By Terry W. Johnson
Although this is a hard-working pollinator, it draws our ire because female carpenter bees bore holes as long as 10 inches in bare wood on our homes, decks and other structures to lay their eggs. People try a number of techniques to thwart the bees, such as swatting them out of the air, spraying areas where they are boring with citrus sprays, trying to catch them in traps, plugging their holes with aluminum foil or steel wool, playing loud music near their nests, and treating their nest cavities with insecticides.
Unfortunately, many homeowners plagued with what they perceive is an arch nemesis do not realize they have a wild ally that works diligently throughout the warm months to control carpenter bees. Mother Nature's carpenter bee control agent is an insect known as the tiger bee fly (Xenox tigrinus).
Actually, this insect is not a bee at all; it is a true fly. However, the insect's name and menacing appearance would lead you to believe this is one critter you need to avoid. It is one of the largest flies you have probably ever seen. A tiger bee fly can measure anywhere from 0.75–1.75 inches long.
When viewed from the front its long proboscis gives the insect the appearance of a really big mosquito. Fortunately, the long, slender beak is not capable of drawing blood from man or beast. Its body is black and fuzzy suggesting it is a large bee. The fly's long tapered, swept back, clear wings are decorated with intricate black patterns. The markings along the trailing edge of the wing look somewhat like tiger stripes. Its huge eyes appear to be giant versions of housefly eyes. The insect's black abdomen is marked with two white spots.
When my wife spotted the first one in our yard she aptly described it as looking like a horse fly with stained glass wings.
Unfortunately, many tiger bee flies are killed by folks that mistake them for a stinging or biting insect. In truth, the tiger bee fly is harmless and highly beneficial.
Remarkably, in spite of tiger bee fly's ferocious appearance, it is a member of a suite of native pollinators that inhabit our backyards. The tiger bee fly uses its fearsome beak to sip nectar from flowers. Consequently, this bee fly can be seen hovering in front of blossoms adorning a number of flowering plants. (It is particularly fond of coneflowers and asters.) What makes it unique among its fellow native pollinators is a mating behavior that is straight out of a horror movie.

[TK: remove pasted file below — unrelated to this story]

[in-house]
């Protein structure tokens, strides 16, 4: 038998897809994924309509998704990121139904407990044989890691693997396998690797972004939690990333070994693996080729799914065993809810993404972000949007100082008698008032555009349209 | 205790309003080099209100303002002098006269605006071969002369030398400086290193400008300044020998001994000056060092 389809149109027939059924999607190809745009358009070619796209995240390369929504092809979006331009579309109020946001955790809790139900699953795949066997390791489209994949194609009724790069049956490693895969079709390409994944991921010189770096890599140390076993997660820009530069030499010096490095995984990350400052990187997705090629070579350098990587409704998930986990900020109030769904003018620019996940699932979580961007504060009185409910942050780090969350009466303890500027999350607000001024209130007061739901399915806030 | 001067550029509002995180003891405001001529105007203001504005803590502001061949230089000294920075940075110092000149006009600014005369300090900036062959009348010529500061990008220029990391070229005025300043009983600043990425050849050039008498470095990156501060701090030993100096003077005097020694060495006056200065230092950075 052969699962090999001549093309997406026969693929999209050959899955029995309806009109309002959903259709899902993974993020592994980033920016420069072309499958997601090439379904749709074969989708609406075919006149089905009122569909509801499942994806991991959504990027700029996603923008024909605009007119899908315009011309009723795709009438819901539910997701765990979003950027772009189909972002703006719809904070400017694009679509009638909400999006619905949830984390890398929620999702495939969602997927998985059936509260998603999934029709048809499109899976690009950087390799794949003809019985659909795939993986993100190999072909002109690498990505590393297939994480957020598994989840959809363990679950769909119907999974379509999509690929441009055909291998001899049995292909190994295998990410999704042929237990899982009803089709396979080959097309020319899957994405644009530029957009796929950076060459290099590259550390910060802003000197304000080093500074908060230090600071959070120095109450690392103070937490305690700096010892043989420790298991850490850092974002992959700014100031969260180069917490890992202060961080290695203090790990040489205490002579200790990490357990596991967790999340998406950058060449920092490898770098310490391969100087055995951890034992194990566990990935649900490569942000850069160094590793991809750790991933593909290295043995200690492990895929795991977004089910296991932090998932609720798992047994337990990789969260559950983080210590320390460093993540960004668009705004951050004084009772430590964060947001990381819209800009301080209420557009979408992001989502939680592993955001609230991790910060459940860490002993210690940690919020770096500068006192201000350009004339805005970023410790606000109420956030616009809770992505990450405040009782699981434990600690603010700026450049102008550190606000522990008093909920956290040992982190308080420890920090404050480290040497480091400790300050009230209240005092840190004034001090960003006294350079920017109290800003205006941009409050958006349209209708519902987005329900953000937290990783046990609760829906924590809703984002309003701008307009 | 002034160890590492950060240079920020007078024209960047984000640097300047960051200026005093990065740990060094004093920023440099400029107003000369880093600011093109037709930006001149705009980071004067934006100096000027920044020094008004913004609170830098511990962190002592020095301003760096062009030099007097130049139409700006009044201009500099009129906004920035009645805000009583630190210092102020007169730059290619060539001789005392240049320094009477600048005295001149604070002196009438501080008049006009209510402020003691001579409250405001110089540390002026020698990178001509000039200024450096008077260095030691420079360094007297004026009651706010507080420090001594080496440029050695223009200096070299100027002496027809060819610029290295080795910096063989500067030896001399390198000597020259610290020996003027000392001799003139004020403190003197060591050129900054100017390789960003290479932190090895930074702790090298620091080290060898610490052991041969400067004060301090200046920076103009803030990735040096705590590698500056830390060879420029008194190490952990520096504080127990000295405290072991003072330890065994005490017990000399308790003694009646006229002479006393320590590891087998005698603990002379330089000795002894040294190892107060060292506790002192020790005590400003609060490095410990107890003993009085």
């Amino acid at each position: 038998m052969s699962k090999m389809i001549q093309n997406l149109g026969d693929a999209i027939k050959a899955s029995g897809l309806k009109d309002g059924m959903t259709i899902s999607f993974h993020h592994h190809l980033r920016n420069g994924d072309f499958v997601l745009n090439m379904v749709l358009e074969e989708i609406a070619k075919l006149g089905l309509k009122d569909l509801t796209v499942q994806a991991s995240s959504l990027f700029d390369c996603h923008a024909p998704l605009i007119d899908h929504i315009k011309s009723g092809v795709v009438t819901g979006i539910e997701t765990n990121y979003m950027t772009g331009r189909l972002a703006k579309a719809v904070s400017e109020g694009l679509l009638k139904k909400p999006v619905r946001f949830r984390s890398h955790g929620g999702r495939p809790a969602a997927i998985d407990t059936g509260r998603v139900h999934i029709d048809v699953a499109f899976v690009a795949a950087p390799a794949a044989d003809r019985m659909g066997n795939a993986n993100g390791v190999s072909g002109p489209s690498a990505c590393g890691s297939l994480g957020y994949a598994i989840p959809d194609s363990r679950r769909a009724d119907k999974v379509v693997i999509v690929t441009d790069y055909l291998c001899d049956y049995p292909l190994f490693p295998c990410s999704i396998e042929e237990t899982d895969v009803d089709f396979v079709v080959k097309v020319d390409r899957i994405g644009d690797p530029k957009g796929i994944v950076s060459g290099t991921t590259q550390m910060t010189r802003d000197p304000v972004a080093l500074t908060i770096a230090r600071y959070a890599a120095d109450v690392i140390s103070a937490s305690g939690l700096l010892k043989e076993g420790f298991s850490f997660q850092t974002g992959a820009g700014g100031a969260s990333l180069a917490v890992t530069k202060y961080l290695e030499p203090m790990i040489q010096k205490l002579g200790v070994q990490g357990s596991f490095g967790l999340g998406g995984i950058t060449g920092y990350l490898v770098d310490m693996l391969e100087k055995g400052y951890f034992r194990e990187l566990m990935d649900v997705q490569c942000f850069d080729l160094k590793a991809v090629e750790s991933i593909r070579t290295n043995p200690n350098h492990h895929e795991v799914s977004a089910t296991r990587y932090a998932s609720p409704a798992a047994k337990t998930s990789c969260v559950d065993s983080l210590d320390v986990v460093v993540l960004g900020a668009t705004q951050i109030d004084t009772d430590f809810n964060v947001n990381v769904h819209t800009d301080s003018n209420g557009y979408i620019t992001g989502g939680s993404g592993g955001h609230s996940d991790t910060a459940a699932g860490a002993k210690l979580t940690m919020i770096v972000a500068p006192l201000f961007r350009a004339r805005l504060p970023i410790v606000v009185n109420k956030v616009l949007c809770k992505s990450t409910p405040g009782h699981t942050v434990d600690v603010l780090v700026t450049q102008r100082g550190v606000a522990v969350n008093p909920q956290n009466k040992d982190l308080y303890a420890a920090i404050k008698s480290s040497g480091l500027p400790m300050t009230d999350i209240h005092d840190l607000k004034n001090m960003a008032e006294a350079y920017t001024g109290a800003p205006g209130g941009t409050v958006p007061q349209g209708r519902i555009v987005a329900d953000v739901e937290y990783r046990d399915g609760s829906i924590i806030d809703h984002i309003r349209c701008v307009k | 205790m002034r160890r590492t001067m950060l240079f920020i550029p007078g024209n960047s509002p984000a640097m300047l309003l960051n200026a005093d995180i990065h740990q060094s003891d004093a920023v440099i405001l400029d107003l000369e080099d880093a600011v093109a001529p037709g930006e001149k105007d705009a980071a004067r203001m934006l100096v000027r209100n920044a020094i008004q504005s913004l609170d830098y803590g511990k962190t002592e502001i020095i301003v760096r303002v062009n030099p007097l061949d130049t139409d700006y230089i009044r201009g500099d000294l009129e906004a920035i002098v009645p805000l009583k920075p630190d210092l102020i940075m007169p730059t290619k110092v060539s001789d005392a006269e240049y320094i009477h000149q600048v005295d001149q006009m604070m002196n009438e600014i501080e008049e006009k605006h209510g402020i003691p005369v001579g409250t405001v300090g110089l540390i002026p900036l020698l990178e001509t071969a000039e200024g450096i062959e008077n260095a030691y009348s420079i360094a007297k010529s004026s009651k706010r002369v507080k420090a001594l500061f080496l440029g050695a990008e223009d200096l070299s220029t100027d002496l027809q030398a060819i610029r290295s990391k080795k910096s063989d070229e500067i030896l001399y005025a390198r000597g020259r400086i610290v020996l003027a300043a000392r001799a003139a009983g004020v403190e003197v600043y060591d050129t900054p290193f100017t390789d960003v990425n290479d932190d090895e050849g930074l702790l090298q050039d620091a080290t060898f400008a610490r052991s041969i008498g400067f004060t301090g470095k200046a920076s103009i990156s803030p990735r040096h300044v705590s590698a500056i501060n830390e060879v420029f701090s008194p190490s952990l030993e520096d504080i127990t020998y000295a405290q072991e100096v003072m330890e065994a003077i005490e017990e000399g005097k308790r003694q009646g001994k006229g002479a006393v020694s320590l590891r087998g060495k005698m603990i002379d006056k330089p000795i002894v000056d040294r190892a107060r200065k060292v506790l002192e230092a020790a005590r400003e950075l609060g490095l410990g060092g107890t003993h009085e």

After mating, the female hunts carpenter bee nest sites. As such, they are often seen hovering near carpenter bee nests. Once the female tiger bee fly finds a nest containing carpenter bee eggs she lays her eggs alongside the eggs left by the bees.
The fly’s larvae are parasites. On hatching, they are extremely active and move about seeking carpenter bee larvae. The tiger bee fly larvae then attach themselves to newly hatched carpenter bee larvae and methodically drink them dry. When each tiger bee fly completes this vampire-like task all that is left of the carpenter bee is an empty hull. The carpenter bee is literally eaten alive.
Although this behavior seems gruesome, it ensures the carpenter bee larvae never live long enough to leave their nest. Who would have ever thought something like this might be going on within a carpenter bee nesting cavity?
Though you might have never seen a tiger bee fly, there is a chance one is living in your backyard. My wife and I have been living in our home for more than 40 years and had never seen one well enough to make a positive identification until a week ago. That’s when my wife spotted one basking in the sun on the side of the house. Since then I have spotted a pair mating.
Once people become familiar with the tiger bee fly, it often becomes one of their favorite insects. In fact, this popularity has prompted retailers to offer a number of tiger bee fly items such as shower curtains, sheets, comforters, mugs, clothing and even phone cases.
If you are looking for an ally to help control carpenter bee damage to your home and property, it makes sense to encourage tiger bee flies to take up residence in your backyard. One of the simplest ways to do this is to stock your yard with a variety of native nectar-bearing plants that provide blooms throughout as much of the year as possible. Also reduce or eliminate the use of insecticides.
I would like to believe the reason we are now seeing tiger bee flies and a wide variety of other different kinds of wildlife is because years ago we began implementing these recommendations.
I hope you will enhance your yard for wildlife. In the meantime, do not kill a large, scary looking insect that sports wings that look like stain glass windows. Perhaps it just might be a tiger bee fly, one that will help you win your war with carpenter bees.
Terry W. Johnson is a former Nongame program manager with the Wildlife Resources Division and executive director of The Environmental Resources Network, or TERN, friends group of the division’s Nongame Conservation Section. (Permission is required to reprint this column.) Learn more about TERN, see previous “Out My Backdoor” columns, read Terry’s Backyard Wildlife Connection blog and check out his latest book, “A Journey of Discovery: Monroe County Outdoors.”